August 20, 2012
One of the most persistent myths in the biking world surrounds the pedal stroke and goes something like this: " Without being attached to the pedals you can not use your hamstrings properly, which forces you to rely too much on the quads to power the pedal stroke. By not being able to curl the knee joint during the upstroke of the pedal stroke you create muscular imbalances and tire out the quads faster." That is what most of us have been told. However, this understanding of which muscles are used and how they are used during a pedal stroke is completely wrong and potentially dangerous over the long run.
According to this theoretical model of muscles used during the pedal stroke, the hamstrings are used maximally from 8 o'clock to 10 o'clock position, while the glutes and quads are responsible for the downstroke part of the pedal stroke. This paints a completely false picture of the situation and leads a lot riders to assume that the hamstrings are only there to flex the knee joint on the upstroke, which would be impossible to do if you weren't attached to the pedals. This, of course, would mean that it would be impossible to optimally pedal without clipless pedals, which is where the faulty logic that tells riders that it is impossible to pedal optimally without them stems from. What does this mean for you? 1 - You can (and should) be able to pedal your bike very effectively with flat pedals. This myth is one of the most common ones I hear from riders as to why they don’t want to try flat pedals when in fact, flat pedals will actually clean up and improve your pedal stroke.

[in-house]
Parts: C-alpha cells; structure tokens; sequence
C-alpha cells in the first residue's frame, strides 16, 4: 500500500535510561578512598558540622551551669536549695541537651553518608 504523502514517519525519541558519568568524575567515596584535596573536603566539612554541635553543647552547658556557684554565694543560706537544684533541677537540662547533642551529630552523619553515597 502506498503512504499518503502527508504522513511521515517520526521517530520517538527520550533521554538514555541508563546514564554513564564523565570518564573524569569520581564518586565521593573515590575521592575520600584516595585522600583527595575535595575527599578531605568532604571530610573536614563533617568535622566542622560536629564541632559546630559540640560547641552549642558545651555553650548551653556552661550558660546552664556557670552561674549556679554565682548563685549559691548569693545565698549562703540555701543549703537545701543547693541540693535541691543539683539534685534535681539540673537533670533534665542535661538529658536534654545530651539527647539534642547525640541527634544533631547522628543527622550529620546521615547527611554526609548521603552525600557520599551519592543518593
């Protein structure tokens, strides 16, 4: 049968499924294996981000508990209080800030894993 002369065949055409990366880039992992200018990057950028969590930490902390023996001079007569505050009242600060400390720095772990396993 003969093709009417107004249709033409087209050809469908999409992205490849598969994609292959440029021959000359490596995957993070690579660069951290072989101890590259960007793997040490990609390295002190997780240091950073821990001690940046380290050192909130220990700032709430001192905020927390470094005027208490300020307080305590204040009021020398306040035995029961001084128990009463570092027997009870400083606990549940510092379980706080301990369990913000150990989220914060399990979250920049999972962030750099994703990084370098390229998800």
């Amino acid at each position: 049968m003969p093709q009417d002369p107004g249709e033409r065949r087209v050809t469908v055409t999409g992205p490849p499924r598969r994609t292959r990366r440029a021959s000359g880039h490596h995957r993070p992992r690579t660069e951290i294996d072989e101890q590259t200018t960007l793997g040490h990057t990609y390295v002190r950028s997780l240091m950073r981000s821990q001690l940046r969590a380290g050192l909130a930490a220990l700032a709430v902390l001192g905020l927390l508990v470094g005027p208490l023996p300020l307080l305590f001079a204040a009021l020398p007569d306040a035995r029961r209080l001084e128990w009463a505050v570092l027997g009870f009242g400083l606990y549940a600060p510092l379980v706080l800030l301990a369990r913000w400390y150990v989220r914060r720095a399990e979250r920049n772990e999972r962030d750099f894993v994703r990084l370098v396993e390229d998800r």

2 - You should train your legs to produce a powerful downstroke using the hips as the primary power source, not the knee joint. This means that leg curls and leg extensions are bad exercise choices since they reinforce this "knee powered" pedal stroke. Exercises like single leg deadlifts and single leg squats are much more effective since they train the legs to drive from the hips, not the knees. 3 - When riding don’t worry about "spinning circles" or "keeping equal pressure on the pedals" or whatever else someone has told you that essentially means you need to curl the hamstring through the return portion of the pedal stroke. While a good, efficient pedal stroke may feel like you are spinning circles the reality of what your muscles are doing to produce that feeling are much different. Your body has one way to optimally produce lower body locomotion and you simply want to apply it to the pedal stroke.
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